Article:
Psoriatic arthritis patients’ perception of their disease activity is often different from their rheumatologists, according to the results of a new analysis.
The study, “Misalignment between physicians and patient satisfaction with psoriatic arthritis disease control,” was published in the journal Clinical Rheumatology.
Psoriatic arthritis symptoms are heterogeneous, and some patients might be burdened more with certain symptoms when compared to others. This heterogeneity may influence their perception on disease activity. The disease is currently assessed by patient-reported outcomes combined with physicians’ evaluation of patients’ clinical and laboratory parameters.
However, since “a patient’s point of view is typically based on their experience with psoriatic arthritis over a long period of time, while a physician’s perception of psoriatic arthritis activity is related to his or her professional experience,” this may result in different perceptions of disease activity between the patient and the physician.
In the study, authors evaluated the differences between psoriatic arthritis patients and physicians’ reports on treatment satisfaction. They analyzed data from a retrospective study, the Adelphi Disease Specific Program, which includes reports from U.S.-based rheumatologists and patients.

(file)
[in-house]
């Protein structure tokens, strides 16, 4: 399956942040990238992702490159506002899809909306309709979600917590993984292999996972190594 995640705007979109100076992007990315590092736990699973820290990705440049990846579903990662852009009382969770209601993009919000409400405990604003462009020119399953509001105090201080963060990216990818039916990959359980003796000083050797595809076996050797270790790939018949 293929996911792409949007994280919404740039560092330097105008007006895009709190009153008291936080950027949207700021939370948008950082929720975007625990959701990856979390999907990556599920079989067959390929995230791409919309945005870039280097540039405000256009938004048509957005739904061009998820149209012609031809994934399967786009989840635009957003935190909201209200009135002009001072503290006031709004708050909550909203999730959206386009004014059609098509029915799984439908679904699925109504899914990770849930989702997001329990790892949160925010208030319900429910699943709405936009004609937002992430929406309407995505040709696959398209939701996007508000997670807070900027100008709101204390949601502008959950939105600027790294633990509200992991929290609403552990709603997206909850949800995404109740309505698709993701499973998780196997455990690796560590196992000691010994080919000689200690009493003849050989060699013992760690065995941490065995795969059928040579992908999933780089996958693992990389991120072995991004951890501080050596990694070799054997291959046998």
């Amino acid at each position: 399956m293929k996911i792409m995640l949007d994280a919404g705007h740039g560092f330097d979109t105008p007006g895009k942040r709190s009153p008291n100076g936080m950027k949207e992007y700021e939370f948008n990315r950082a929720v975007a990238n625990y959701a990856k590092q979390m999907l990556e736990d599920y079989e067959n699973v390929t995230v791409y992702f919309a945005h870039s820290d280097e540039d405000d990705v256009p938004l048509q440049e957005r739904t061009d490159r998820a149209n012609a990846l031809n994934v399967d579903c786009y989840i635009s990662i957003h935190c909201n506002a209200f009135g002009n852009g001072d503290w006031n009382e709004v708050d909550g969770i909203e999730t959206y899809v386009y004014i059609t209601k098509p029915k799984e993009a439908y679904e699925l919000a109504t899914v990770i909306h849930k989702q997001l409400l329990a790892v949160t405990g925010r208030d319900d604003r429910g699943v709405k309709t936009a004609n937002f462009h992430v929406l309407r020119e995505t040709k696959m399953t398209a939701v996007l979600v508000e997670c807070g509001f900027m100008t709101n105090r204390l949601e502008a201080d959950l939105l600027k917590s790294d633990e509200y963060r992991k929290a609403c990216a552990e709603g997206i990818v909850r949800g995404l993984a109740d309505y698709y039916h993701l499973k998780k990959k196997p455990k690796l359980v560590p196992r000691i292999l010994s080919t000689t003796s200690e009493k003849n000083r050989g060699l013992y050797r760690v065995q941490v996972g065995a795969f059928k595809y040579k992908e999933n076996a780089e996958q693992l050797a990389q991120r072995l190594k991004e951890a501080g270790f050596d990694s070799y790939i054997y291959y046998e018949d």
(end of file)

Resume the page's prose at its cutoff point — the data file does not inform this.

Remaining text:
Specifically, physicians reported on patients’ clinical characteristics on tender joint count, swollen joint count, and percent of body surface area (BSA) affected by the disease.
The patients’ points of view were determined through satisfaction questionnaires, including the Work Productivity Activity Impairment and Health Assessment Questionnaire-Disability Index (HAQ-DI).
“Based on their satisfaction response, patient-physician pairs were classified into aligned (both satisfied or dissatisfied) or misaligned (rated satisfaction differently) groups,” the authors explained.
A total of 305 paired patient-physician records were analyzed. While 76.4% of the reports were aligned, the opposite was found in 23.6% of the cases, with physicians and their psoriatic arthritis patients issuing different reports.
“The misaligned group reported significantly more psoriatic arthritis symptoms, indicating increased psoriatic arthritis activity compared with that of the aligned group. The percentage of patients with comorbidities was also higher in the misaligned than that of the aligned group,” authors wrote.
In general, the misalignment was due to physician dissatisfaction with their patients’ disease control, while the majority of patients were satisfied. Specifically, the disparity was associated with increased disease activity and disability among patients with psoriatic arthritis.
Overall, these results suggest that a fraction of psoriatic arthritis patients report differences in their satisfaction over disease control when compared to their rheumatologists.
“Our findings stress the importance of strong and effective communication between patients and their physicians in treating this chronic disease,” the authors concluded.